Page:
What is Covalent Bond Class 10

What is Covalent Bond

The chemical bond formed when two atoms share electrons between them is known as a covalent bond.

The sharing of electrons between the two atoms takes place in such a way that both the atoms acquire the stable electronic configurations of their nearest noble gases.

There are three types of covalent bonds

  1. Single covalent bond
  2. Double covalent bond
  3. Triple covalent bond

Single covalent bond

  A single covalent bond is formed when one pair of electrons is shared between two atoms.

EXAMPLES :

Formation of a hydrogen molecule (H2)

A molecule of hydrogen consists of two hydrogen atoms. Each hydrogen atom has one electron. When two atoms of hydrogen combine, one electron of each takes part in sharing. Thus, two electrons (one pair of electrons) are shared between the two atoms.

~{{H}^{\bullet }}+~{{H}^{\bullet }}~~\to ~H:H

The shared electron pair always exists between the two atoms. The two dots between the two H atoms represent the pair of shared electrons. One pair of shared electrons gives a single bond. Such a bond is represented by a short line between the two atoms. Thus, a hydrogen molecule may be represented as in figure.

Once the bond is formed, the both atoms have a stable configuration of the noble gas helium.

Formation of a methane molecule (CH4)

A carbon atom has four electrons in its outermost shell (valence shell). It shares its valence electrons with those of four H atoms. Thus, an atom of carbon forms four single covalent bonds with four H atoms.

Pictorially, a methane molecule may be represented as in Figure.

formation of methane molecules

Double covalent bond

A double covalent bond is formed when two pairs of electrons are shared between the two combining atoms. A sharing of two pairs of electrons is shown by marking two short lines between the symbols of the two atoms.

EXAMPLES :

Formation of an oxygen molecule (O2)

An atom of oxygen contains six electrons in its valence shell. It requires two more electrons to attain a stable eight-electron configuration (octet). This is achieved when each of the two oxygen atoms shares its two electrons with the other, resulting in the formation of a stable oxygen molecule.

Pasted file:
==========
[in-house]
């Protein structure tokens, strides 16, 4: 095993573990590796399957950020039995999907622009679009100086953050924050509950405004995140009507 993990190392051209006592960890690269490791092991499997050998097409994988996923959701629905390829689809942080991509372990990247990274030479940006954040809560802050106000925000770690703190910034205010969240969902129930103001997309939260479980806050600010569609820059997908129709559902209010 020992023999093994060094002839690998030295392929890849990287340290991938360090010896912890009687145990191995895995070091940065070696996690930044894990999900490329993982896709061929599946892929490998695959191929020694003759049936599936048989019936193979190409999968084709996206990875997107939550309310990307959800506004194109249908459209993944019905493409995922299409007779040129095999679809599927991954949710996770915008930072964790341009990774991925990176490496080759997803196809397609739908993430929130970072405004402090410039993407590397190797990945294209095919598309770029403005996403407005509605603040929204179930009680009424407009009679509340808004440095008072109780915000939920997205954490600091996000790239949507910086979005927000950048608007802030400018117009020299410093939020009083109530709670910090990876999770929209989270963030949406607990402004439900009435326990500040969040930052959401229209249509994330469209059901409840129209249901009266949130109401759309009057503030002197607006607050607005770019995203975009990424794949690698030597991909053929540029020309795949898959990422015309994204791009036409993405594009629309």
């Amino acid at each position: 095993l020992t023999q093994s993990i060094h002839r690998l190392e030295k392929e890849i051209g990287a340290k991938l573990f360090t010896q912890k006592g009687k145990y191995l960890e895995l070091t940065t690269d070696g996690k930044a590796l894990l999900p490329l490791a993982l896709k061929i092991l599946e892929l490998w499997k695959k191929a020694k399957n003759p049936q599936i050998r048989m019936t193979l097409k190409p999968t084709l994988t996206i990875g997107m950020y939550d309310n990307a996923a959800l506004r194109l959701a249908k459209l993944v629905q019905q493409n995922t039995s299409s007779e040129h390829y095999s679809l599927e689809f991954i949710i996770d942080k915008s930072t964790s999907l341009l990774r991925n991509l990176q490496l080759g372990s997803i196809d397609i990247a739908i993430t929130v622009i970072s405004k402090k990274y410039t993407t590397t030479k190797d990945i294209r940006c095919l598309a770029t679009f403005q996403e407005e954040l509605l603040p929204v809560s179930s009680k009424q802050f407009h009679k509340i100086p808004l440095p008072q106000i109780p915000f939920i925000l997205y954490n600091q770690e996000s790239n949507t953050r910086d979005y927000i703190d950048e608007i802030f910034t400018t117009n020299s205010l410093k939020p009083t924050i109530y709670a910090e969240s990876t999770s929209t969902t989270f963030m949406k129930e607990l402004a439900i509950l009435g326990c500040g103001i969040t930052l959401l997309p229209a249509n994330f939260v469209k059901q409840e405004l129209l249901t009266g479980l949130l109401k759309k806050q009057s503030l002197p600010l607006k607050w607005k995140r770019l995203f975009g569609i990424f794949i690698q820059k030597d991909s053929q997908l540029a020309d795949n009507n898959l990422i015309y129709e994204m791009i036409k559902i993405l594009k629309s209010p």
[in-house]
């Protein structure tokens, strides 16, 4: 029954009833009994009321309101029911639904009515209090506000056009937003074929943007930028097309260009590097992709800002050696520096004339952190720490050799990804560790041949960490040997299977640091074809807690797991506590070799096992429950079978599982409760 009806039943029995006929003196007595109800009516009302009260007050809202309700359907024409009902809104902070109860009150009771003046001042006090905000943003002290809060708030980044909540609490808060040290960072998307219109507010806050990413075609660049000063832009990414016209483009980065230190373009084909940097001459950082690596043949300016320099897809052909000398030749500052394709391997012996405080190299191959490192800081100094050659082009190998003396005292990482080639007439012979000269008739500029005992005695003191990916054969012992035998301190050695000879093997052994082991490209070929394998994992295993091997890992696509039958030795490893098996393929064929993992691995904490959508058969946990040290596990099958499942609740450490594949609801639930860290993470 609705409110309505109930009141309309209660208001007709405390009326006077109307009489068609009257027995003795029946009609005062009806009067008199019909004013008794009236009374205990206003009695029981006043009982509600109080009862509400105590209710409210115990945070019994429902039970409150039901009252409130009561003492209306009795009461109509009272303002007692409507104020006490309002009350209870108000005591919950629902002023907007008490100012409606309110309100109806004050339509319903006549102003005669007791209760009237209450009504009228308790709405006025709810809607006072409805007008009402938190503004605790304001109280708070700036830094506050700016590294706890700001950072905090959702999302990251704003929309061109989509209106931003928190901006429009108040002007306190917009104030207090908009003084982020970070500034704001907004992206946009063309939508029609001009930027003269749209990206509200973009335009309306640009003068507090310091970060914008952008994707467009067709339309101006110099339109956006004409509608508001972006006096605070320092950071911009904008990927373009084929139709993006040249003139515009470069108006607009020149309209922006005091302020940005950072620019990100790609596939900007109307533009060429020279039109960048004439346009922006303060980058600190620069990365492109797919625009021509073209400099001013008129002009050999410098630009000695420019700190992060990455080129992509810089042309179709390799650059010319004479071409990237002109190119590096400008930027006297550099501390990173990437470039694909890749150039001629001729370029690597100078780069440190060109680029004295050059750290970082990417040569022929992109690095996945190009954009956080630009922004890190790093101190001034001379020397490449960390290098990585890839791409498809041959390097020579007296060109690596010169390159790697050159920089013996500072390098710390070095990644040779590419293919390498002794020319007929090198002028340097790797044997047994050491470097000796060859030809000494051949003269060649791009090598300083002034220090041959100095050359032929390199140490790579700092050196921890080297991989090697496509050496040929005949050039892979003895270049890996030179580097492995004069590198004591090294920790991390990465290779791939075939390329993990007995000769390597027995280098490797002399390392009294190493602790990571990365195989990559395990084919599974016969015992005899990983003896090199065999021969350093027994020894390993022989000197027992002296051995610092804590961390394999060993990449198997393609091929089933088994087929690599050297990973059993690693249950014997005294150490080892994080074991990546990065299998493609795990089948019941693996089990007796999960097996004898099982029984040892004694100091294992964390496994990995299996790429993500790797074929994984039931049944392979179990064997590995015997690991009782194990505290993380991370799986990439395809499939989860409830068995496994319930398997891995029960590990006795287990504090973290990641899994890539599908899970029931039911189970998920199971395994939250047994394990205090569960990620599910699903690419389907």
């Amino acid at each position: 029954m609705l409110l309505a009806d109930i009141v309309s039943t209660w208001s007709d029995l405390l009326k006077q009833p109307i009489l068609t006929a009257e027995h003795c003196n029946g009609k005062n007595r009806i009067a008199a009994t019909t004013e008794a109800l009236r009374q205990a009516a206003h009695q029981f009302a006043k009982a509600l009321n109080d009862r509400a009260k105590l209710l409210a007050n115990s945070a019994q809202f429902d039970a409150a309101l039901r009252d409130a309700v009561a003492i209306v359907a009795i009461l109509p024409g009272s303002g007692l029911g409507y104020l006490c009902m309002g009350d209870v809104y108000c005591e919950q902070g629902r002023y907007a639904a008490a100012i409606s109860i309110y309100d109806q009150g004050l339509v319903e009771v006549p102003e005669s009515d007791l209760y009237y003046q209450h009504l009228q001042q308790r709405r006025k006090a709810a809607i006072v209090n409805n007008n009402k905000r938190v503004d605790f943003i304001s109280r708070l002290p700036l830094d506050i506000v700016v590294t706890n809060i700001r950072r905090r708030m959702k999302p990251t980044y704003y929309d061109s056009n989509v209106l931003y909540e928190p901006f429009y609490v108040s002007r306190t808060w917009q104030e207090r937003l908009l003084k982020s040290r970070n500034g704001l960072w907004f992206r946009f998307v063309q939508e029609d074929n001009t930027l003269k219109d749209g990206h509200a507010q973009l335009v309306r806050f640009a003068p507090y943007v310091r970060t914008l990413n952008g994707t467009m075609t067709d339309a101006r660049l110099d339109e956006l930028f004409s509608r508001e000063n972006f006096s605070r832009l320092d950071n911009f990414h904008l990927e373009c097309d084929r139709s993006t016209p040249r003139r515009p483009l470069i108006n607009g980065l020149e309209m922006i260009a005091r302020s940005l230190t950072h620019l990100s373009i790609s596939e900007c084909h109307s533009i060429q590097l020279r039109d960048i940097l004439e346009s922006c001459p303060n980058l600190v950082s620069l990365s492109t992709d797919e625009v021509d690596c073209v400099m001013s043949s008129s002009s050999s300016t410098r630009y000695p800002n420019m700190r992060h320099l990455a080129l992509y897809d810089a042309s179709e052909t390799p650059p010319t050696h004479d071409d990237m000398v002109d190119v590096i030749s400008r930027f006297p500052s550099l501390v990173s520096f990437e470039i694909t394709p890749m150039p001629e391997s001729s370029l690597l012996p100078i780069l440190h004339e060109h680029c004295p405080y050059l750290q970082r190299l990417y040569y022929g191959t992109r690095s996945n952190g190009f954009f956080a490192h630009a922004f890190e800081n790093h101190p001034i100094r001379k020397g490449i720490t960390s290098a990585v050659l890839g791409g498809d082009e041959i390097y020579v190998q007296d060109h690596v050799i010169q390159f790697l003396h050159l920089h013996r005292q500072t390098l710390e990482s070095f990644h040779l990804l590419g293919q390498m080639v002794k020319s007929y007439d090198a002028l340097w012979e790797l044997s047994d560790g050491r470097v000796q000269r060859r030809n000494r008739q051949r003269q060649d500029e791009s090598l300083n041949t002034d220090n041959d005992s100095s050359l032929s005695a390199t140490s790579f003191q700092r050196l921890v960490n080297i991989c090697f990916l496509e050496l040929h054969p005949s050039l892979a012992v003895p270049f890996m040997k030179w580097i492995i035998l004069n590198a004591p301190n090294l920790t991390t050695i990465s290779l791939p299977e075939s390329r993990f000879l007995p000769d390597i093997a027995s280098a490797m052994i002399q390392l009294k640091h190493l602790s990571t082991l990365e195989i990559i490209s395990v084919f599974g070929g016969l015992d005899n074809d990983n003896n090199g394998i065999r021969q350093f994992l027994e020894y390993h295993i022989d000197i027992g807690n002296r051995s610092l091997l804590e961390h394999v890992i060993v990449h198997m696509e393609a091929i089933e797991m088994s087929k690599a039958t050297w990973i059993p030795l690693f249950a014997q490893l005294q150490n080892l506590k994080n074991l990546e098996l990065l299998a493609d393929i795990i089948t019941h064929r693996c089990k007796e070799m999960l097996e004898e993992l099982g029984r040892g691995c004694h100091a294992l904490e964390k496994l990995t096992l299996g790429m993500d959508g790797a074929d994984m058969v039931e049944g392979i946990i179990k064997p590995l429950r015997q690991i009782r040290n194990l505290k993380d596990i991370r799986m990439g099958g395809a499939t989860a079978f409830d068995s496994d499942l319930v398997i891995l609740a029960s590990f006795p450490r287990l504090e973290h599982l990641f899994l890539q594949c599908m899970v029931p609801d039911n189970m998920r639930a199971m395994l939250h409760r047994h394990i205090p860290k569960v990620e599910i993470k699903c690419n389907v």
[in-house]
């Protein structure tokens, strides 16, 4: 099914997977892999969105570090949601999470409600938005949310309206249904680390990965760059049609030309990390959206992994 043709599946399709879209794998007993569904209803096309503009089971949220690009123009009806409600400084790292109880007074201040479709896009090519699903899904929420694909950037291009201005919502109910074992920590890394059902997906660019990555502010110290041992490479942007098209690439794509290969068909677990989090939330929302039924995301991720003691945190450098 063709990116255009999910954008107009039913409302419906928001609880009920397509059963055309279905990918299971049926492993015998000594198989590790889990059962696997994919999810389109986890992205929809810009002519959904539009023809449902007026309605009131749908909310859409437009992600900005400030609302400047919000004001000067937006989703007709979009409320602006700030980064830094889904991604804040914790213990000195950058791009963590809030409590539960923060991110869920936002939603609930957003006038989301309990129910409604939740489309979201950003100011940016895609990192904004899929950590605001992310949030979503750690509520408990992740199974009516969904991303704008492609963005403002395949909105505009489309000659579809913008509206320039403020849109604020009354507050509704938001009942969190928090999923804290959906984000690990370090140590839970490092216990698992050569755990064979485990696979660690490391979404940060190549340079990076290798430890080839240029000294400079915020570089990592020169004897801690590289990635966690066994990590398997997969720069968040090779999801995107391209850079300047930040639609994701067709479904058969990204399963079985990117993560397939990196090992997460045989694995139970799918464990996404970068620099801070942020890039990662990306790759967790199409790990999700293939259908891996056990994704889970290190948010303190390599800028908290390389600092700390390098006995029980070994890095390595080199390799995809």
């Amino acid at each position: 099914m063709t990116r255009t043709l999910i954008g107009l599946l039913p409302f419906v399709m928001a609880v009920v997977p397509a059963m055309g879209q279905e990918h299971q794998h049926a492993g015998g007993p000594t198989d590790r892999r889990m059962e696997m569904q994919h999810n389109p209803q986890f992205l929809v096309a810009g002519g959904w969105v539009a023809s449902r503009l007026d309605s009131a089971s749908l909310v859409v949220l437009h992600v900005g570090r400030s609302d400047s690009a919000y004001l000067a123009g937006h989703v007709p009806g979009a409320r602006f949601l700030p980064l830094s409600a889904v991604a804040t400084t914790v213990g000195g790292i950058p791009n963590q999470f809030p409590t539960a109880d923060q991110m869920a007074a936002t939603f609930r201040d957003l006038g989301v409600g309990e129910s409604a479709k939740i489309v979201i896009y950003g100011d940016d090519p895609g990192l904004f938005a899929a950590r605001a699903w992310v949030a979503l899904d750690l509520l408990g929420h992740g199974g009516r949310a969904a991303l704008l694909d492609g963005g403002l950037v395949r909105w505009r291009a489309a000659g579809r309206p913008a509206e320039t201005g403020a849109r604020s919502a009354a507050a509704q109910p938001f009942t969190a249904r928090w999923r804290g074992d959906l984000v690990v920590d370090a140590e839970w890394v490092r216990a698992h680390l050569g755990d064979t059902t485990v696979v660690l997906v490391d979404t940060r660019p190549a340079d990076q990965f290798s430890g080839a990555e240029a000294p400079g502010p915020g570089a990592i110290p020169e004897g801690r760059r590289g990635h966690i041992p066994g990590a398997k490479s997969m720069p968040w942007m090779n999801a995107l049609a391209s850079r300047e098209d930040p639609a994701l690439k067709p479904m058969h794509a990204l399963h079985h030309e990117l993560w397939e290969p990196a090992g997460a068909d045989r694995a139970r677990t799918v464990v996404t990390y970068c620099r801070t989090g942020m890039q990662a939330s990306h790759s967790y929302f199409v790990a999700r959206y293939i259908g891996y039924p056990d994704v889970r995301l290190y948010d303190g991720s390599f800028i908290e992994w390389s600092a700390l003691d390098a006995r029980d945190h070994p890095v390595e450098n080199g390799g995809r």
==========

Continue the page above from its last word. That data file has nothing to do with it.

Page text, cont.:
Pictorially, the oxygen molecule may be represented as in figure.

oxygen molecule

Formation of an ethylene molecule (C2H4)

In the formation of an ethylene molecule (C2H4), each of the two C atoms combines with two H atoms to form two single covalent bonds. The remaining two electrons of each C atom form a double bond between the two C atoms.

Formation of an ethylene molecule Pictorially, a molecule of ethylene (C2H4) may be represented a in figure.

molecule of ethylene

Triple covalent bond

A triple covalent bond is formed when three pairs of electrons (six electrons) are shared between the two combining atoms. A triple bond is shown by marking three short lines between the two symbols of the atoms.

EXAMPLES :

Formation of a nitrogen molecule (N2)

An atom of nitrogen has five electrons in its valence shell. It requires three more electrons to attain the stable octet. This is achieved when two nitrogen atoms combine together by sharing three electrons each to form a nitrogen molecule.

Formation of a nitrogen molecule

Pictorially, a nitrogen molecule can be represented as in figure.

Nitrogen Molecule

 

Formation of an acetylene molecule (C2H2)

In an acetylene molecule, two C atoms combine with two H atoms. Each C atom shares three of its valence electrons with the other C atom. One electron of each C atom is shared with one electron of a H atom.

Thus, in a molecule of acetylene, there is a triple covalent bond between the two C atoms and each C atom is joined to one H atom by a single covalent bond. Pictorially, a molecule of acetylene may be represented as in figure.

Formation of an acetylene molecule

Characteristics of covalent compounds

  1. Covalent compounds are made up of neutral molecules. Hence, the forces of attraction between the molecules are weaker than those found in ionic compounds. Therefore, covalent compounds are usually volatile liquids or gases.
  2. The melting and the boiling points of covalent compounds are generally low. Since covalent compounds are made up of neutral molecules, the forces of attraction between the molecules are very weak. So, a comparatively small amount of heat energy is required to break these weak intermolecular forces of attraction. Hence, they have low melting and boiling points.
  3. Covalent compounds are insoluble in water but soluble in organic solvents.
  4. Covalent compounds do not conduct electricity. This is because they are made up of neutral molecules, not ions, and do not produce ions in the molten state or in aqueous solutions.

Bonding in Metals

As you know, metals are hard solids and they are made up of atoms. It has been established that the atoms in a metal are very closely packed together.

The force that holds the atoms closely together in a metal is known as the metallic bond.

Metal atoms lose one, two or three electrons to form positively charged ions, called cations.

The electrons thus lost move freely in the metal, i.e., these electrons become mobile, but the cations do not leave their positions. So in a metal lattice it is assumed that the metal ions are immersed in a sea of electrons. Due to the presence of mobile electrons, metals are good conductors of heat and electricity.

Read : Flow of Current in Metal